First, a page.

Monthly Archives: November, 2015

Verizon, Abraham Lincoln and Our ThanksGIVING

“Happy Thanksgetting from Verizon.”

Can you think of a more American sentiment than that?  I heard that on the radio earlier today—the day before Thanksgiving.  I was struck this week by how we are bombarded each holiday season with the idea that we shouldn’t forget to buy more stuff for OURSELVES.  Yes, we should buy others gifts for Christmas, but we mustn’t neglect to pamper ourselves either!  We deserve it.

So we are told.

Did you grow up buying gifts for yourself at Christmas?  I sure did not.  Christmas was about receiving gifts from others and giving gifts to others.  The thought never crossed my mind that I should make sure that I satisfy some of my own cravings in the process.  It would have been quite odd to have my parents or siblings show us what they bought for themselves.  But that practice is becoming more and more the norm in our materialistic society.  Our wants become our needs and we take advantage of every opportunity to accumulate them.

We are the fool that builds the bigger barn rather than to choose to bless others out of our abundance.

Tomorrow we are encouraged to be thankful to God.  This day was set aside each year that we might pause and thank God for His many, many gifts.  Although Thanksgiving was practiced in the States prior to 1863, that was the year President Abraham Lincoln issued the official proclamation.  As a nation, we were in the middle of a Civil War to which there was no end in sight.  Our nation was weary.  Our soil was bloody.  Yet, Lincoln proclaimed:

The year that is drawing towards its close, has been filled with the blessings of fruitful fields and healthful skies. To these bounties, which are so constantly enjoyed that we are prone to forget the source from which they come, others have been added, which are of so extraordinary a nature, that they cannot fail to penetrate and soften even the heart which is habitually insensible to the ever watchful providence of Almighty God…I do therefore invite my fellow citizens in every part of the United States, and also those who are at sea and those who are sojourning in foreign lands, to set apart and observe the last Thursday of November next, as a day of Thanksgiving and Praise to our beneficent Father who dwelleth in the Heavens. And I recommend to them that while offering up the ascriptions justly due to Him for such singular deliverances and blessings, they do also, with humble penitence for our national perverseness and disobedience, commend to His tender care all those who have become widows, orphans, mourners or sufferers in the lamentable civil strife in which we are unavoidably engaged, and fervently implore the interposition of the Almighty Hand to heal the wounds of the nation and to restore it as soon as may be consistent with the Divine purposes to the full enjoyment of peace, harmony, tranquility and Union.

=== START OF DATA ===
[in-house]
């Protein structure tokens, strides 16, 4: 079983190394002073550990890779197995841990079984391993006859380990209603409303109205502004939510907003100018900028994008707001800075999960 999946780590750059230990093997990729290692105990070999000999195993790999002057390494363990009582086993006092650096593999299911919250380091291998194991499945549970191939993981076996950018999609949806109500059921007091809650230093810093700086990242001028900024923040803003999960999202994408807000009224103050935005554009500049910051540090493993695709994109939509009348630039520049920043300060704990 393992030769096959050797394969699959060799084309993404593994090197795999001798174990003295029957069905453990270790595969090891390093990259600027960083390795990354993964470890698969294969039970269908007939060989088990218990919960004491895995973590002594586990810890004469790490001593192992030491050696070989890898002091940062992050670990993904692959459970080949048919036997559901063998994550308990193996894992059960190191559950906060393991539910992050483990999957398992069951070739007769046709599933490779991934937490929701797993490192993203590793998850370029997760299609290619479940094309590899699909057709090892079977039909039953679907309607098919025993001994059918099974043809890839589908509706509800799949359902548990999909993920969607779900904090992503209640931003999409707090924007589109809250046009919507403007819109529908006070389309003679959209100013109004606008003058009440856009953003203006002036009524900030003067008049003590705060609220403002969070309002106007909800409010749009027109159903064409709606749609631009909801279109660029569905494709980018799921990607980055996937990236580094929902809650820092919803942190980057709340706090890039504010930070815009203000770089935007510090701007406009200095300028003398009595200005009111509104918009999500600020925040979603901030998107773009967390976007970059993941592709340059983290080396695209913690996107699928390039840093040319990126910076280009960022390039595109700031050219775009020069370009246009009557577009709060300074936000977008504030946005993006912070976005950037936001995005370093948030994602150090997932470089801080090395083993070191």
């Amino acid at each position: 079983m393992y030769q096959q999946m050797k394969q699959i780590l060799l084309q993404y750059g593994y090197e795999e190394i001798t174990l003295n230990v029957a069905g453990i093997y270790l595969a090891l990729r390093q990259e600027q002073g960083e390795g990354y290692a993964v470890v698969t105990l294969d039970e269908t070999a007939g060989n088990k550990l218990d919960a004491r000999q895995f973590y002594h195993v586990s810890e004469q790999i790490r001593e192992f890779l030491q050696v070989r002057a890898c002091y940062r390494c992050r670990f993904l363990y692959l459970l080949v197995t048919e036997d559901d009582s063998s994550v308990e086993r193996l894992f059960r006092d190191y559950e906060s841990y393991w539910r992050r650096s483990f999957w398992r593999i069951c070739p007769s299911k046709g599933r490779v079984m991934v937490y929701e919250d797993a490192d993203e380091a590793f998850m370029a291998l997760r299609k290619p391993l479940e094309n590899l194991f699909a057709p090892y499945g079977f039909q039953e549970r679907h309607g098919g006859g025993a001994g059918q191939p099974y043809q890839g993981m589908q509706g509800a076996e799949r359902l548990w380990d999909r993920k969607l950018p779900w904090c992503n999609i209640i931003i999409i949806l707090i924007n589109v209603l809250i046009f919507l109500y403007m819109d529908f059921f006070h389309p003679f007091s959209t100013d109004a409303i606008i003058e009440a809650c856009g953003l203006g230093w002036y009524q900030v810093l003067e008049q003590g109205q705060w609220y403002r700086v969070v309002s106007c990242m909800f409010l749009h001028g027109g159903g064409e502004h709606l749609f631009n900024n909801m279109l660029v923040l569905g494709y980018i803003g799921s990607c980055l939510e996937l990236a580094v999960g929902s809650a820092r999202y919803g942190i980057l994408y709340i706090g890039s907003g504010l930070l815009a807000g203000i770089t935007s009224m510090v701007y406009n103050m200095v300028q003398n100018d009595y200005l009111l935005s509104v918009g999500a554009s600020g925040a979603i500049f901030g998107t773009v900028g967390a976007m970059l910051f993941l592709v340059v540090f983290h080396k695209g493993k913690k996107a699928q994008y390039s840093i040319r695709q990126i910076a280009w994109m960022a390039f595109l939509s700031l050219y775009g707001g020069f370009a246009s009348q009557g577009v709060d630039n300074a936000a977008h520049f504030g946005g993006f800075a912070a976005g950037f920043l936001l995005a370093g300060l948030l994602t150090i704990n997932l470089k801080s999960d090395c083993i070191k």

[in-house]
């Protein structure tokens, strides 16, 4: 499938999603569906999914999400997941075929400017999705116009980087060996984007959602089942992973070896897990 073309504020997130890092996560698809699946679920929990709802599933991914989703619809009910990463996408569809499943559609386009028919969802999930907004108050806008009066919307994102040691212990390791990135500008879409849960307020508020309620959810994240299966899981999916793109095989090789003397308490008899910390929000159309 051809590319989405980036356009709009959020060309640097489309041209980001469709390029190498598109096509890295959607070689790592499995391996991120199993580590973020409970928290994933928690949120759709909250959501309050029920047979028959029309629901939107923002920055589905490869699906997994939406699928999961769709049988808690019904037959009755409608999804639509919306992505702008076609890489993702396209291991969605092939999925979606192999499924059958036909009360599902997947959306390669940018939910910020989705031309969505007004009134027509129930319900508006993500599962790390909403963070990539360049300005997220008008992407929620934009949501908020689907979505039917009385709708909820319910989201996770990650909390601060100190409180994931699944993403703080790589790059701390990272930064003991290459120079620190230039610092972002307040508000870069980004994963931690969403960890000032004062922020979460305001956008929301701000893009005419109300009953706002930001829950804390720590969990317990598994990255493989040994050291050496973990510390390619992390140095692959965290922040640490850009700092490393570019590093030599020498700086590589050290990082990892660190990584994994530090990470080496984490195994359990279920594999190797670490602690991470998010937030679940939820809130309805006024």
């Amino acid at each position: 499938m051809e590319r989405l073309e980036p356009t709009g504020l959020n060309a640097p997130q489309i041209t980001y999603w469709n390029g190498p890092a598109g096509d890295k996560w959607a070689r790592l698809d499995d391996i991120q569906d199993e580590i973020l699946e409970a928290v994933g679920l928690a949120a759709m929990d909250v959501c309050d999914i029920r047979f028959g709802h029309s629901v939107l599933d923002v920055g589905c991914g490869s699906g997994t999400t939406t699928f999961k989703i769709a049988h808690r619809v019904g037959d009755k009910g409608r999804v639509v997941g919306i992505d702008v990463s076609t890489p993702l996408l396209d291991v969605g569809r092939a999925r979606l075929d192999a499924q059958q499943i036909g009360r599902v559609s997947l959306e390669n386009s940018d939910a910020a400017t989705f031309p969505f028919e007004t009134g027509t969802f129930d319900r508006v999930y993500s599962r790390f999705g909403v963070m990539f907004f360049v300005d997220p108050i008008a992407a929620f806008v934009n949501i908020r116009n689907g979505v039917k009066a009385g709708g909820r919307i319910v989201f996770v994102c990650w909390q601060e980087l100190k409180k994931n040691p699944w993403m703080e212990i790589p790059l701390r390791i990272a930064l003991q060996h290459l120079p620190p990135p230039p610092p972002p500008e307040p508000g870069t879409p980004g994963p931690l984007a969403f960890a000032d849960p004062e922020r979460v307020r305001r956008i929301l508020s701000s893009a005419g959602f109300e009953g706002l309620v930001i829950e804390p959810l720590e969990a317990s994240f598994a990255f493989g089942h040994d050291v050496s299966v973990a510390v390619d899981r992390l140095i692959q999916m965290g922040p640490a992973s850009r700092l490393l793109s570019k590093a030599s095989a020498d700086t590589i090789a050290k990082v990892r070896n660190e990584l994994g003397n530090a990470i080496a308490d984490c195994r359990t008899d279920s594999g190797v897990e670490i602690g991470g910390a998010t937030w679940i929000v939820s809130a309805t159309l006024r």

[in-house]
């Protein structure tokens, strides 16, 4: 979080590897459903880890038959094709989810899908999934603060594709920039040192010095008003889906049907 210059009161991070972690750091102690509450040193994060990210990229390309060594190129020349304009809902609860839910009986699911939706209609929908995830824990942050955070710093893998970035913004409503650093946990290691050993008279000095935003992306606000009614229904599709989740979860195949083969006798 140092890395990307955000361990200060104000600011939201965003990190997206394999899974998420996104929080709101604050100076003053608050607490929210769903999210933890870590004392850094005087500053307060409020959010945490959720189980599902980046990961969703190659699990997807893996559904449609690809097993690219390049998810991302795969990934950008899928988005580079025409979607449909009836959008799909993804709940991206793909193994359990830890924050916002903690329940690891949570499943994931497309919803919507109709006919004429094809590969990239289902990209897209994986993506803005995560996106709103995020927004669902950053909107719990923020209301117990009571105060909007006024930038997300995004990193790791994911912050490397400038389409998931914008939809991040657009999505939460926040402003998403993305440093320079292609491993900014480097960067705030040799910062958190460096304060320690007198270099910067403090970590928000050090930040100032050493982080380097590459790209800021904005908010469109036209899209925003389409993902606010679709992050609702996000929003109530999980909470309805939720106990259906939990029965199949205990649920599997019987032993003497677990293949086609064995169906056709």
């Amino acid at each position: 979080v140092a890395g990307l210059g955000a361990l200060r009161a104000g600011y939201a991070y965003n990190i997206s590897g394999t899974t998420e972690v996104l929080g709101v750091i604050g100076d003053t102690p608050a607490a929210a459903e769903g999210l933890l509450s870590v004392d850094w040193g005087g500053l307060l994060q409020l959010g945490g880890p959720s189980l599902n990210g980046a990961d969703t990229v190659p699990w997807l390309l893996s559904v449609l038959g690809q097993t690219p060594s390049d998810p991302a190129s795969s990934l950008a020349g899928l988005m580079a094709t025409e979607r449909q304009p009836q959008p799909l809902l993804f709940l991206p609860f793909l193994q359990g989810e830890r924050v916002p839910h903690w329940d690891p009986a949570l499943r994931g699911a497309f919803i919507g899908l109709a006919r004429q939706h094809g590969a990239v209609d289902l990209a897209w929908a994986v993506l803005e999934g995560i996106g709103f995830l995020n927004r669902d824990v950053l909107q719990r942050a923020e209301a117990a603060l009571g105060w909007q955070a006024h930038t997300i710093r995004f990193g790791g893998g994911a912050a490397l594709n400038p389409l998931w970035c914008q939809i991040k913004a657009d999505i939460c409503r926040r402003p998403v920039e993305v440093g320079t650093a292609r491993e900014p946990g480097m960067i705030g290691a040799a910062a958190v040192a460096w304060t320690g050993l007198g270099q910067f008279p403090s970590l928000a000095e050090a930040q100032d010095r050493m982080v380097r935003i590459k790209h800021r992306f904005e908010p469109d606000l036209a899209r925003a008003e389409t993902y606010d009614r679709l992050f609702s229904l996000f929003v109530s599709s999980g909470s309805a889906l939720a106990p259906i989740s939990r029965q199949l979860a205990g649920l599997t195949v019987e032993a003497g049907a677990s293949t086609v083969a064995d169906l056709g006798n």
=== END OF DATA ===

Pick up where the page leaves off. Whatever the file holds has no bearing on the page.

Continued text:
Don’t you love the President’s understanding of the fallen nature of mankind – “we are prone to forget the source from which they come.”  Indeed we are.  Thus, Abraham Lincoln encouraged us to set apart a day for “Thanksgiving and Praise to our beneficent Father who dwelleth in the Heavens.”  His hope was that all Americans would observe a day of giving thanks and praising God for His grace and mercy.

Thanksgiving is to be much more than family, food and football.

Thanksgiving should be a worship service, a day of glorying in God more than the gifts God gives.

Did you also notice that Thanksgiving was to be both God-centered and others-focused?  Lincoln asked the nation to pray for those suffering the effects of the war (widows, orphans, mourners, sufferers).  What a great reminder for those of us being lured to consider that Black Friday’s deals trump Thanksgiving’s intent.  Give thanks.  Praise.  Pray for the suffering.

What’s your plan tomorrow?

God gives us gifts to enjoy.  Family, friends, food, football and movies are blessings from the hand of an Almighty God and beneficent Father.*  Let’s not forget the Source from which they come this year.  Be sure you and those at your table verbalize your gratitude.  Spend some time in praise as well.  Worship God for Who He is, what He has done, is doing and will do for His great glory and your great good.  Finally, take a moment to pray for those in our country and around the world who are experiencing very different circumstances from your own.  You will most likely have a feast spread before you.  But many will suffer the pains of starvation.  You will have the opportunity to do whatever you desire to do.  But many are imprisoned unjustly, some for the faith you have the freedom to practice.  Many of you will enjoy being in the presence of those who love you on this holiday.  But many will find themselves deeply saddened due to a variety of reasons, including the loss of a parent or spouse or the realization that another year of unplanned singleness is coming to a close.  Commend them to “His tender care.”  Ask the Lord to draw them to His side.